author = "S. Crittenden and T. Eswaramurthy and {de Goede}, R.G.M. and L. Brussaard and M.M. Pulleman",
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journal = "Applied Soil Ecology",
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Effect of tillage on earthworms over short- and medium-term in conventional and organic farming. / Crittenden, S.; Eswaramurthy, T.; de Goede, R.G.M.; Brussaard, L.; Pulleman, M.M.

In: Applied Soil Ecology, Vol. 83, 2014, p. 140-148.

Research output: Contribution to journalArticleAcademicpeer-review

TY - JOUR

T1 - Effect of tillage on earthworms over short- and medium-term in conventional and organic farming

AU - Crittenden, S.

AU - Eswaramurthy, T.

AU - de Goede, R.G.M.

AU - Brussaard, L.

AU - Pulleman, M.M.

PY - 2014

Y1 - 2014

N2 - Earthworms play an important role in many soil functions and are affected by soil tillage in agricultural soils. However, effects of tillage on earthworms are often studied without considering species and their interactions with soil properties. Furthermore, many field studies are based on one-time samplings that do not allow for characterisation of temporal variation. The current study monitored the short (up to 53 days) and medium term (up to 4 years) effects of soil tillage on earthworms in conventional and organic farming. Earthworm abundances decreased one and three weeks after mouldboard ploughing in both conventional and organic farming, suggesting direct and indirect mechanisms. However, the medium-term study revealed that earthworm populations in mouldboard ploughing systems recovered by spring. The endogeic species Aporrectodea caliginosa strongly dominated the earthworm community (76%), whereas anecic species remained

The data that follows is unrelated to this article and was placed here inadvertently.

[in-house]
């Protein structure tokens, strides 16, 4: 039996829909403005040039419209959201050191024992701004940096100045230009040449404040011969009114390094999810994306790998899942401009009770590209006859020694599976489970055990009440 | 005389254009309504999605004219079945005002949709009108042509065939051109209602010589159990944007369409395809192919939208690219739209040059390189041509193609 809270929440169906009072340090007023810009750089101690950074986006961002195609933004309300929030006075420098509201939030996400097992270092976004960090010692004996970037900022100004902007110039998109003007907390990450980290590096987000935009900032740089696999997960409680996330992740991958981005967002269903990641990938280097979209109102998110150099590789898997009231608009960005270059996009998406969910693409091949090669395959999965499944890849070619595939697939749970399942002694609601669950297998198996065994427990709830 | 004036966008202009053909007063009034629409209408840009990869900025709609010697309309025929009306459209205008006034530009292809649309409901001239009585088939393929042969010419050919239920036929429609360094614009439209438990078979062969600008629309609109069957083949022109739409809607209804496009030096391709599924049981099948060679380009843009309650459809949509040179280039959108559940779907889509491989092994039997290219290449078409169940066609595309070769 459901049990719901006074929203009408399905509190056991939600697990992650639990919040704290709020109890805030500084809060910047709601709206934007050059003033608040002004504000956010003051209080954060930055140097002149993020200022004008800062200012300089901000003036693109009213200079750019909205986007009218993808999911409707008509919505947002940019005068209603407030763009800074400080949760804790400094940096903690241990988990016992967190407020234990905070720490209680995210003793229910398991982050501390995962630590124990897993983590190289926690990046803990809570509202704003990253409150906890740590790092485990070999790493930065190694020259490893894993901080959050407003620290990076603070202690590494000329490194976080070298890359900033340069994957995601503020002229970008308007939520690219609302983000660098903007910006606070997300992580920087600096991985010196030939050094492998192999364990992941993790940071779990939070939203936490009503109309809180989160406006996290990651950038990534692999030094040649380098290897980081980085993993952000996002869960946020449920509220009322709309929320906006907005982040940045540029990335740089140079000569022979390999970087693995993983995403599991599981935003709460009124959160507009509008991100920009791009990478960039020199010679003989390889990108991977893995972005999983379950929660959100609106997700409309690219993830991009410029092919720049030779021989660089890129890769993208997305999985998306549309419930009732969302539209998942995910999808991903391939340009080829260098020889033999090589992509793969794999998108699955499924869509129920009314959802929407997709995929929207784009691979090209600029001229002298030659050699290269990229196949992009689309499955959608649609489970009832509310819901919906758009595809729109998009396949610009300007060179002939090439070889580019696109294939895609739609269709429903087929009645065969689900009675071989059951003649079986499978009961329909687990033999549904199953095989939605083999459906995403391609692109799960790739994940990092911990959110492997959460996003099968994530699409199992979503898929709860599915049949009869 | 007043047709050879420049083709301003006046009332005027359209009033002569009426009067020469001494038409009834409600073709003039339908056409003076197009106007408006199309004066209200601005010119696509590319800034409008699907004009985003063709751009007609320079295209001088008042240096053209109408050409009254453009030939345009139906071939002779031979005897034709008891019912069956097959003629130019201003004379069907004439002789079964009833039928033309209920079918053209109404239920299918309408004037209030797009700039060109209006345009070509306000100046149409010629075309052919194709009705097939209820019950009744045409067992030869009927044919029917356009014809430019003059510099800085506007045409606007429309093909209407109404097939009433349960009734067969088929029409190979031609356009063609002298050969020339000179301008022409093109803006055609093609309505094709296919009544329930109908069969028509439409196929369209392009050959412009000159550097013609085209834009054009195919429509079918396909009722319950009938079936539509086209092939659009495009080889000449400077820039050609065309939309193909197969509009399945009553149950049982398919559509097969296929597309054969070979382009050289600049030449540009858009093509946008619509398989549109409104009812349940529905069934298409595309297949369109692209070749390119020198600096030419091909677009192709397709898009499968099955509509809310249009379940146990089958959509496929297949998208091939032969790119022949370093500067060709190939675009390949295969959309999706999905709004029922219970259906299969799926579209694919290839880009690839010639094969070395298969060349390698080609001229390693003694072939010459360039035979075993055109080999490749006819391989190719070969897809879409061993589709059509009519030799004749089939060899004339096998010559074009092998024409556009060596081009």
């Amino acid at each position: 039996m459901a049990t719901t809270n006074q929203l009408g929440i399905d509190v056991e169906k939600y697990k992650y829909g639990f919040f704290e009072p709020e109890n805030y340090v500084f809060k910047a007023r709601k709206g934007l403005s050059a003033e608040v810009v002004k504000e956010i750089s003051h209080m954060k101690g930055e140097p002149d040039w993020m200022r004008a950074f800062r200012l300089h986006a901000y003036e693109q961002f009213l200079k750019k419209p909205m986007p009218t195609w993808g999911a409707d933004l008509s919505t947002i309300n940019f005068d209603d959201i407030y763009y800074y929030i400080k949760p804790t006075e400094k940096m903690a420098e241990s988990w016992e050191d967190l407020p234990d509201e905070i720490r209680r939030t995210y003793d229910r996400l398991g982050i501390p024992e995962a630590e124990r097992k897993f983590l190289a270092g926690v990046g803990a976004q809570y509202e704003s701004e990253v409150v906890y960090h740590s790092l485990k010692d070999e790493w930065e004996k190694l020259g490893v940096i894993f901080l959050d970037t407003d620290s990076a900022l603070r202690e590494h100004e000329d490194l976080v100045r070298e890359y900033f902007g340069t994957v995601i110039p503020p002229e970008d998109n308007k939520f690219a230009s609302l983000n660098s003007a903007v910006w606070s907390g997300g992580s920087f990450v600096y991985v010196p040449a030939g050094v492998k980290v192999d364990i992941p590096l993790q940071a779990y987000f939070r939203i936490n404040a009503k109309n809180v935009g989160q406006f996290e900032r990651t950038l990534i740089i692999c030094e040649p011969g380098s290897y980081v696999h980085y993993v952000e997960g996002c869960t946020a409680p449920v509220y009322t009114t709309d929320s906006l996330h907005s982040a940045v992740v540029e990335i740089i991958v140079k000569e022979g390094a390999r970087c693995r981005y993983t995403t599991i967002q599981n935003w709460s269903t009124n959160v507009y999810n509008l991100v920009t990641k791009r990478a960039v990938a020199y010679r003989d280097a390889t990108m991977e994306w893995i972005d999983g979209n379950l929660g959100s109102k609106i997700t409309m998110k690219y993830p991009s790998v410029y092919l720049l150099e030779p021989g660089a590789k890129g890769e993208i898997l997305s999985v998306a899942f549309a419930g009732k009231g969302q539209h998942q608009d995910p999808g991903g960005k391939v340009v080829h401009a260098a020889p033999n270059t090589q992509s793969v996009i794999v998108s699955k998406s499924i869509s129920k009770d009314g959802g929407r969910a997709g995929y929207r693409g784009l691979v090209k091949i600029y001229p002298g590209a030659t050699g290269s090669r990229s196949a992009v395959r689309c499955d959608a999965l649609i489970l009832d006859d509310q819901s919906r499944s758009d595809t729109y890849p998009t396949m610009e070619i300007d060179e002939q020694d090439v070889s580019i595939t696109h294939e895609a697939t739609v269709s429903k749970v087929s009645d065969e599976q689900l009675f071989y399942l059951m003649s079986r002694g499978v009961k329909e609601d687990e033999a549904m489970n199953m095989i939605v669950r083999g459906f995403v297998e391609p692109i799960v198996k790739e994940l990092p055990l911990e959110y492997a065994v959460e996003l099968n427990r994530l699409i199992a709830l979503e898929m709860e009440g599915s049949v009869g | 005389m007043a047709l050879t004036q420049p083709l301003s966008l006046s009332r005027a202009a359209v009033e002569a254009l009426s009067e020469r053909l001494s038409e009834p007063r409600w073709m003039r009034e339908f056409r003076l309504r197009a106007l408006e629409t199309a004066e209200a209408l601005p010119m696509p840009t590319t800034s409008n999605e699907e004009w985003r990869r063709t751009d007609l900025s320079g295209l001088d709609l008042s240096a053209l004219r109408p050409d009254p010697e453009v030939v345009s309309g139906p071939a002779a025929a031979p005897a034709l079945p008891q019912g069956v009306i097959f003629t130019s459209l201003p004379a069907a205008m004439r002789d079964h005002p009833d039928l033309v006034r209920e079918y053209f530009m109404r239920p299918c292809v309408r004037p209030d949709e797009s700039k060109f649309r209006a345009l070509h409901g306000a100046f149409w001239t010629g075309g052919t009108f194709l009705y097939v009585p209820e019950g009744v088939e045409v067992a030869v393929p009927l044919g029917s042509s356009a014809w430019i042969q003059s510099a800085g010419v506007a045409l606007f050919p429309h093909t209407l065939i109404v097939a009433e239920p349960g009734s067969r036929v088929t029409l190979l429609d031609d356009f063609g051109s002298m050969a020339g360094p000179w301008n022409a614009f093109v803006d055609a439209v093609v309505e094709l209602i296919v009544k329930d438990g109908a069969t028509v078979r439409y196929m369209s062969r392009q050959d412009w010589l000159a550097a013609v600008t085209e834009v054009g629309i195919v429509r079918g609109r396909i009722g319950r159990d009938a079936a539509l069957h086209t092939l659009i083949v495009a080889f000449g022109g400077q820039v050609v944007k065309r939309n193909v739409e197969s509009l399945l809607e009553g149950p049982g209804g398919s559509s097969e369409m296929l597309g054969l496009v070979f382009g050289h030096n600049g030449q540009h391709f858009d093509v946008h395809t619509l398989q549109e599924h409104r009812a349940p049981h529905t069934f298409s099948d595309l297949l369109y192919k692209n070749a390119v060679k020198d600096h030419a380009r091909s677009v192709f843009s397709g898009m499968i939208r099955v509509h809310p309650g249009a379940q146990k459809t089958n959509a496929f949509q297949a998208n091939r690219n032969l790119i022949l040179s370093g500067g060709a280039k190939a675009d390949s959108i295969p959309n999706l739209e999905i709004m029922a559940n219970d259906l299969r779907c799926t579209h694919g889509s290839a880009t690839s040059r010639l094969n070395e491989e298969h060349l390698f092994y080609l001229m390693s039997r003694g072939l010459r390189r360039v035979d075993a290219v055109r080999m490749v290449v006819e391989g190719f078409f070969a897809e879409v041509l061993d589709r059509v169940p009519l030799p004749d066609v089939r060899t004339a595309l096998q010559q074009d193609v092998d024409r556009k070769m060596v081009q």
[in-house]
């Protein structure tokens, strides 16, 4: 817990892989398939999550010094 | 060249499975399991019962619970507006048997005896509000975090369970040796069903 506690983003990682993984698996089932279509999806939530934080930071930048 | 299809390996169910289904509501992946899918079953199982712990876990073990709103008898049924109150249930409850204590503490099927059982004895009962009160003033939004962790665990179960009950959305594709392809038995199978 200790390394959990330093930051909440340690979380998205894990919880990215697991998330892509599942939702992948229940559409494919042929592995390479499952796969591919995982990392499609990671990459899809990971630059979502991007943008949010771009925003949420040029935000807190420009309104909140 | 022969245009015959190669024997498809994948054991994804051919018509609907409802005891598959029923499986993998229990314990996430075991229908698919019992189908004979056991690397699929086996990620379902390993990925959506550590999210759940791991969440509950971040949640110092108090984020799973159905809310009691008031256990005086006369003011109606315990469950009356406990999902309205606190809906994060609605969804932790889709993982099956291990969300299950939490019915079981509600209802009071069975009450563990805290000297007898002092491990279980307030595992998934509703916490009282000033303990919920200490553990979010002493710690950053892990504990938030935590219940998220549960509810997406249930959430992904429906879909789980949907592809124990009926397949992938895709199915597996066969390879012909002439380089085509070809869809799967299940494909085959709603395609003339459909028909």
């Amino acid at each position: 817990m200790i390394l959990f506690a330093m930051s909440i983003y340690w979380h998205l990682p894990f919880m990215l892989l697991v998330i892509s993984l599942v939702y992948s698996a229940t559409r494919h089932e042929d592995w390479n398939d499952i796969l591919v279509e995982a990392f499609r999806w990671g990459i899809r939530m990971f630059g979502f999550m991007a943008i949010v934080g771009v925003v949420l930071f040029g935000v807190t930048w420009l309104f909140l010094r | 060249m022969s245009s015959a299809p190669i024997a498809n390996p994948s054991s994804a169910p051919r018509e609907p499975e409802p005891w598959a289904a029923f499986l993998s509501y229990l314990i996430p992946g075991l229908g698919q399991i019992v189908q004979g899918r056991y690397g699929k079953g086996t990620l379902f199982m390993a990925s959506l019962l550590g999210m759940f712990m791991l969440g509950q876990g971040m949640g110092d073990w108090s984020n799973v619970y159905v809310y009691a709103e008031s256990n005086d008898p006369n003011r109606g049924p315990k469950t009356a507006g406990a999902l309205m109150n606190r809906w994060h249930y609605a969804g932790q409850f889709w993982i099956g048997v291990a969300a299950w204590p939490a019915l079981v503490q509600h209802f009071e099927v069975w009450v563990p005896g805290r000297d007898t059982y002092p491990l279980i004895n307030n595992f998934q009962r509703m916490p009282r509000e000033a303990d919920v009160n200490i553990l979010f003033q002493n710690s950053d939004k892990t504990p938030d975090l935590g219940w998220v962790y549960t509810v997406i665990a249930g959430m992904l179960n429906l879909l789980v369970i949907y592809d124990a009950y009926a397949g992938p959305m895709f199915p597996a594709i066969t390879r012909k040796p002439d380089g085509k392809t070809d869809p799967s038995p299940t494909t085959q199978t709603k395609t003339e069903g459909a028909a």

AB - Earthworms play an important role in many soil functions and are affected by soil tillage in agricultural soils. However, effects of tillage on earthworms are often studied without considering species and their interactions with soil properties. Furthermore, many field studies are based on one-time samplings that do not allow for characterisation of temporal variation. The current study monitored the short (up to 53 days) and medium term (up to 4 years) effects of soil tillage on earthworms in conventional and organic farming. Earthworm abundances decreased one and three weeks after mouldboard ploughing in both conventional and organic farming, suggesting direct and indirect mechanisms. However, the medium-term study revealed that earthworm populations in mouldboard ploughing systems recovered by spring. The endogeic species Aporrectodea caliginosa strongly dominated the earthworm community (76%), whereas anecic species remained

KW - cropping systems

KW - soil-structure

KW - population-dynamics

KW - communities

KW - diversity

KW - abundance

KW - lumbricidae

KW - landscapes

KW - compaction

KW - management

U2 - 10.1016/j.apsoil.2014.03.001

DO - 10.1016/j.apsoil.2014.03.001

M3 - Article

VL - 83

SP - 140

EP - 148

JO - Applied Soil Ecology

JF - Applied Soil Ecology

SN - 0929-1393

ER -